This is one of the problems as well as one of the many delights of this book. Irish America is not defined except, it seems, in reference to a place of origin. What, indeed, constitutes Irish-American identity? Dolan says the Irish have a gift for politics and are endowed with charm, wit and eloquence, which make them effective union leaders, priests and politicians. Are these national traits or simply the characteristics of the most successful Irish-Americans? Is there anything that links the Kennedys to the anti-busing crowds of South Boston or the Westies of Hell’s Kitchen? Dolan’s Irish-Americans reside mostly in New York, Boston and Chicago. Do they become less Irish as they leave the cities for the suburbs, or bypass the cities altogether? Irish-Americans were fairly solidly behind the Democratic Party until the 1960s, and then they become as politically polarized as the rest of the nation. They were equally polarized on integration, despite being visibly hostile to African-Americans.

The underbelly of Irish-American behavior is acknowledged, but receives very little attention. The crime gangs of Hell’s Kitchen and South Boston, for example, are accorded a single paragraph, and Irish urban racism receives only a little more consideration. The political machines of New York, Chicago and Boston, with their colorful bosses and corrupt practices, are presented as progressive institutions that take care of the huddled masses and open the doors to upward mobility. Indeed, this book is the most fun to read when it covers those bosses. It is also most authoritative when it covers the Catholic Church, about which Dolan is so clearly an expert. But he tends to use Irish and Catholic as if they were interchangeable.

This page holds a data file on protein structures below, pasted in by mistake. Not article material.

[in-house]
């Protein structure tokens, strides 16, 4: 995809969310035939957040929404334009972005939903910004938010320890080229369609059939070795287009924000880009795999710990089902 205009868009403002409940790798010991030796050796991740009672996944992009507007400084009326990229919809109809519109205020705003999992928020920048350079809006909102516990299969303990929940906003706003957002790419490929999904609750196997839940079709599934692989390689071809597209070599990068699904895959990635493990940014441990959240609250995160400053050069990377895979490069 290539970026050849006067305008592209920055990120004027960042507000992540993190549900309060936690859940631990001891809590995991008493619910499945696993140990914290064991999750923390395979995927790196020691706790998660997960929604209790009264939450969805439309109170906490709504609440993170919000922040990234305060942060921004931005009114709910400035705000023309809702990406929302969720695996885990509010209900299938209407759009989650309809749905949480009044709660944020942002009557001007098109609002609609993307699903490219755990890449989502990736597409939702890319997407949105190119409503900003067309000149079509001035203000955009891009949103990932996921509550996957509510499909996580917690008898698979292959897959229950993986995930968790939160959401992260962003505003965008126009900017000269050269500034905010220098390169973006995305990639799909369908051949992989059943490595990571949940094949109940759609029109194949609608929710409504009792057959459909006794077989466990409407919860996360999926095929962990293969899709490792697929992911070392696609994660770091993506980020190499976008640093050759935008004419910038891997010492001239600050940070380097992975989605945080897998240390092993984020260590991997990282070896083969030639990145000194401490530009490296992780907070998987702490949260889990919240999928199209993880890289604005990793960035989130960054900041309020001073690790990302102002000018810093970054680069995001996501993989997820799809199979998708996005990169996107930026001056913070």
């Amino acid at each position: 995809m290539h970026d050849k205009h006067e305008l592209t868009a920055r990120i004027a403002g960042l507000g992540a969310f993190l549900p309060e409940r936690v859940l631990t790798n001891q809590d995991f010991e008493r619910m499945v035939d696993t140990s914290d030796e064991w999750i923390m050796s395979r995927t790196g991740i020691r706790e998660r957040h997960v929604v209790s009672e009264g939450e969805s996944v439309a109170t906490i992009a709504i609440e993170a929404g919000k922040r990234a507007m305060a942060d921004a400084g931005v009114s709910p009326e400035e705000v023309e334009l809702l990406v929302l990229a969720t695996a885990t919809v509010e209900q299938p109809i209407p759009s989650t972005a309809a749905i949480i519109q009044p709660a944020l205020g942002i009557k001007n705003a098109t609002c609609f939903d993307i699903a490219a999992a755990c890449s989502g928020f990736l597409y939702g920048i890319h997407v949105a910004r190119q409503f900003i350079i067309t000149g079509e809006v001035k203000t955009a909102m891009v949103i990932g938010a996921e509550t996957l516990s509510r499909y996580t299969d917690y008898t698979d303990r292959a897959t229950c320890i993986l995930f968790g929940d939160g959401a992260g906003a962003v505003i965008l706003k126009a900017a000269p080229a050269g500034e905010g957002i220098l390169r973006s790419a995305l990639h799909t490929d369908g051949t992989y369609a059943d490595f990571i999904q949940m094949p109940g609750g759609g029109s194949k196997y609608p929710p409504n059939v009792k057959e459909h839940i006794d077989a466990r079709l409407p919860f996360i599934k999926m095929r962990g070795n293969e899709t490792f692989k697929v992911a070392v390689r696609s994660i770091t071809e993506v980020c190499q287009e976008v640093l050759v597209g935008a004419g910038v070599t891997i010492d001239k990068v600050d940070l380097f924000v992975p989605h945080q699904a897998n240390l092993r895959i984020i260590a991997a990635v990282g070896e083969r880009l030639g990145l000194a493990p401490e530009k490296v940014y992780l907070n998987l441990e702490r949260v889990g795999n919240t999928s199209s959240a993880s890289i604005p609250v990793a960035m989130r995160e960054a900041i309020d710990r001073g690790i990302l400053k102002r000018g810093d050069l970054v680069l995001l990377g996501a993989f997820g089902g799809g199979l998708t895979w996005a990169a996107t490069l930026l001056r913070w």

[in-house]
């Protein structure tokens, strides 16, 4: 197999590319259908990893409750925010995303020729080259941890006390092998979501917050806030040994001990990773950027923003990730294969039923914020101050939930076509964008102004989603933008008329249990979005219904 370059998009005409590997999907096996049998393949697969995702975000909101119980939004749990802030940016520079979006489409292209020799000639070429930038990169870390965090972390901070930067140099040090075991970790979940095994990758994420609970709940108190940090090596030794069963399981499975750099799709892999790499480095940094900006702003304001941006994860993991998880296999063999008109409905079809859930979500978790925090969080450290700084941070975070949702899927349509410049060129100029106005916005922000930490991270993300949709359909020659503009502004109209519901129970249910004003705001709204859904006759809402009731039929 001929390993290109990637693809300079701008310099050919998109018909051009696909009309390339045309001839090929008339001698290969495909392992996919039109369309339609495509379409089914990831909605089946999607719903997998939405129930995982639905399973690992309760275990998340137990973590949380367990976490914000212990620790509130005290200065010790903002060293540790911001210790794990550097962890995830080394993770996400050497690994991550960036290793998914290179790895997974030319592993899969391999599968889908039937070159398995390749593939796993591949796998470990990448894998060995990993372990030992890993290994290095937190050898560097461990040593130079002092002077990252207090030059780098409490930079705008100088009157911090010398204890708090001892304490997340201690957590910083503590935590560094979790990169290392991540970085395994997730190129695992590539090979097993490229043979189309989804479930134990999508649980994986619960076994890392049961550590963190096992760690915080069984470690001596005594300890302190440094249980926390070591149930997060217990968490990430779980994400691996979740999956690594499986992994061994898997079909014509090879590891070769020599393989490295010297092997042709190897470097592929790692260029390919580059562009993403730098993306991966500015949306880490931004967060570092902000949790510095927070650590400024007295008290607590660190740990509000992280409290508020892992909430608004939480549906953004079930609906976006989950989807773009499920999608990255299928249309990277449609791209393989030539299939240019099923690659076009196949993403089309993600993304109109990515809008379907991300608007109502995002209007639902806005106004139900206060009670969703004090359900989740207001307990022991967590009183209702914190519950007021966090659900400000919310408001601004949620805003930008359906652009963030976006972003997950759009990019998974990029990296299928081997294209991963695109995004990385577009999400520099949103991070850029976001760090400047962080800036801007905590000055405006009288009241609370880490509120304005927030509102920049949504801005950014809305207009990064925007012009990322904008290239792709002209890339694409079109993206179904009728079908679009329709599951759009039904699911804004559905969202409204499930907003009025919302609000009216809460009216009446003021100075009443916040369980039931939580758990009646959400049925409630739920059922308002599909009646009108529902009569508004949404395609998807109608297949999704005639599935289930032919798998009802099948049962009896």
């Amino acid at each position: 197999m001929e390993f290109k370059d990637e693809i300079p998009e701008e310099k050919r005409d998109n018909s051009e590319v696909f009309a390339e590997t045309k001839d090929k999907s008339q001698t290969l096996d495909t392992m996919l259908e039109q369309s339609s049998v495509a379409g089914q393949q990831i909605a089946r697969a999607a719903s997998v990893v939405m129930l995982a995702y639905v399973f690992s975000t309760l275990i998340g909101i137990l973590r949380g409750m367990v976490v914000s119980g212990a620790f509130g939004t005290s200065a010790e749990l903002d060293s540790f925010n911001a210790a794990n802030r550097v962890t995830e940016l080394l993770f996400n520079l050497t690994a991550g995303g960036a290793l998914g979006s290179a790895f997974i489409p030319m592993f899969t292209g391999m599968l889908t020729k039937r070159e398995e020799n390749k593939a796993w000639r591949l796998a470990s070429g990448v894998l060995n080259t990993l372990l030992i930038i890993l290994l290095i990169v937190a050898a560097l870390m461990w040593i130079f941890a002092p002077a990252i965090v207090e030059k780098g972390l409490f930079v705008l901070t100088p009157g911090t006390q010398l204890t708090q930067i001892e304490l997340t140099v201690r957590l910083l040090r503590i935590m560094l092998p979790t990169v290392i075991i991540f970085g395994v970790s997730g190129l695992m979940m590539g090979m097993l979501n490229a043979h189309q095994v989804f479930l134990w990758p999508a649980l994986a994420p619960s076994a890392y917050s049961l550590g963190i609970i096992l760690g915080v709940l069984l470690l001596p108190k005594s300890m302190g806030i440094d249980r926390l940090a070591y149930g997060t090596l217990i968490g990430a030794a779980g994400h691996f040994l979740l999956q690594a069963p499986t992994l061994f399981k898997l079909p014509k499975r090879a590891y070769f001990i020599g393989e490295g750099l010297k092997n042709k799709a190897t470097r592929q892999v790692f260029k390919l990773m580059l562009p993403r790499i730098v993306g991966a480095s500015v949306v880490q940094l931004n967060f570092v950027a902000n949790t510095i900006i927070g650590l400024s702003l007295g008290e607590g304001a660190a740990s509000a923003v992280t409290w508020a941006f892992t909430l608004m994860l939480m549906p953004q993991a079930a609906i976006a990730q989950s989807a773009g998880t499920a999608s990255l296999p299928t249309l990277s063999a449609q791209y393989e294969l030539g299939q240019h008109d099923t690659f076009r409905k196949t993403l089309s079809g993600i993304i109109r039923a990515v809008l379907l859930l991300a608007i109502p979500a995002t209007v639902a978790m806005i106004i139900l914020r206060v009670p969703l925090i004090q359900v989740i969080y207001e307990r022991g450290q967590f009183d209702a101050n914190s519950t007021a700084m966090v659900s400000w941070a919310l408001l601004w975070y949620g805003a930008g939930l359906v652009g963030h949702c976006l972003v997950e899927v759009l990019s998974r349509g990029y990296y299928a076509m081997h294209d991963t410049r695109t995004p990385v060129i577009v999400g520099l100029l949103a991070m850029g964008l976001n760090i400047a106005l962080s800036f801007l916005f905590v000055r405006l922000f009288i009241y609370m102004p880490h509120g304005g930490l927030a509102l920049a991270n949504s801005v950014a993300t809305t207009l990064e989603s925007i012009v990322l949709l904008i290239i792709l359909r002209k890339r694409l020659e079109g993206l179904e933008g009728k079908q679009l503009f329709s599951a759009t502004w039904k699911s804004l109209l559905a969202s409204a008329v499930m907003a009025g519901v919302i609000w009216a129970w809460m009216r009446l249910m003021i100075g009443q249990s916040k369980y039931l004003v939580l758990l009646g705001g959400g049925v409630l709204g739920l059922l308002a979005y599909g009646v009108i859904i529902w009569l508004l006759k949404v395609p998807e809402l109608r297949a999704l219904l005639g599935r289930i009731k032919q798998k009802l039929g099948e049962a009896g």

The Irish Americans is, after all, only a survey, masterfully done within the limits set by Dolan, and lively and engaging in its narrative. What it is meant to do, it does—it offers an appealing and inspiring history of Irish America to the many Americans of Irish descent.

Nancy J. Curtin is professor of Irish History at Fordham University in New York City.

Comments

Bernard Campbell | 6/17/2009 - 7:49pm
I have not read this book. Yet, it seems that the reviewer raises some interesting questions about the "romantic" image of the Irish Catholic, e.g., "Quiet Man." It is a romantic image that Americans want to associate with all immigrants. In a biography about Arch-Bishop John Ireland, the author stated that the Irish did not leave the American cities, simply because of the tragic expereince with farming in Ireland. The Irish as a group realized that politics and religion were their way of economic and cultural survival, e.g., the Knights of Columbus. In other words, religion served an economic need for survival and power in this nation's hostile enviornment. This ethos has been romanticized by many in the field of literature and entertainment. Today, in Ireland, which I have visited six times, I have found that my relatives are cultural Catholics (like many in Europe). It seems to me that cultural Catholicism is beginning to surface here in the United States among the Irish-Catholic community. Is it changing in a direction that is new? Or are we, as a community acknowledging the truth about Irish Catholics that has alwys been there?
EUGENE DUNSCOMB SFO | 3/11/2009 - 10:55pm
If the book does not explore the particular scourge of alcohol and its impact on the Irish male then it probably misses something very important in the Irish psyche. Without alcohol, would the Irish have had a more positive impact on America. And without Alcohol could they have saved Catholicism. A sober, serious people of true Christians, for the most part, they are not.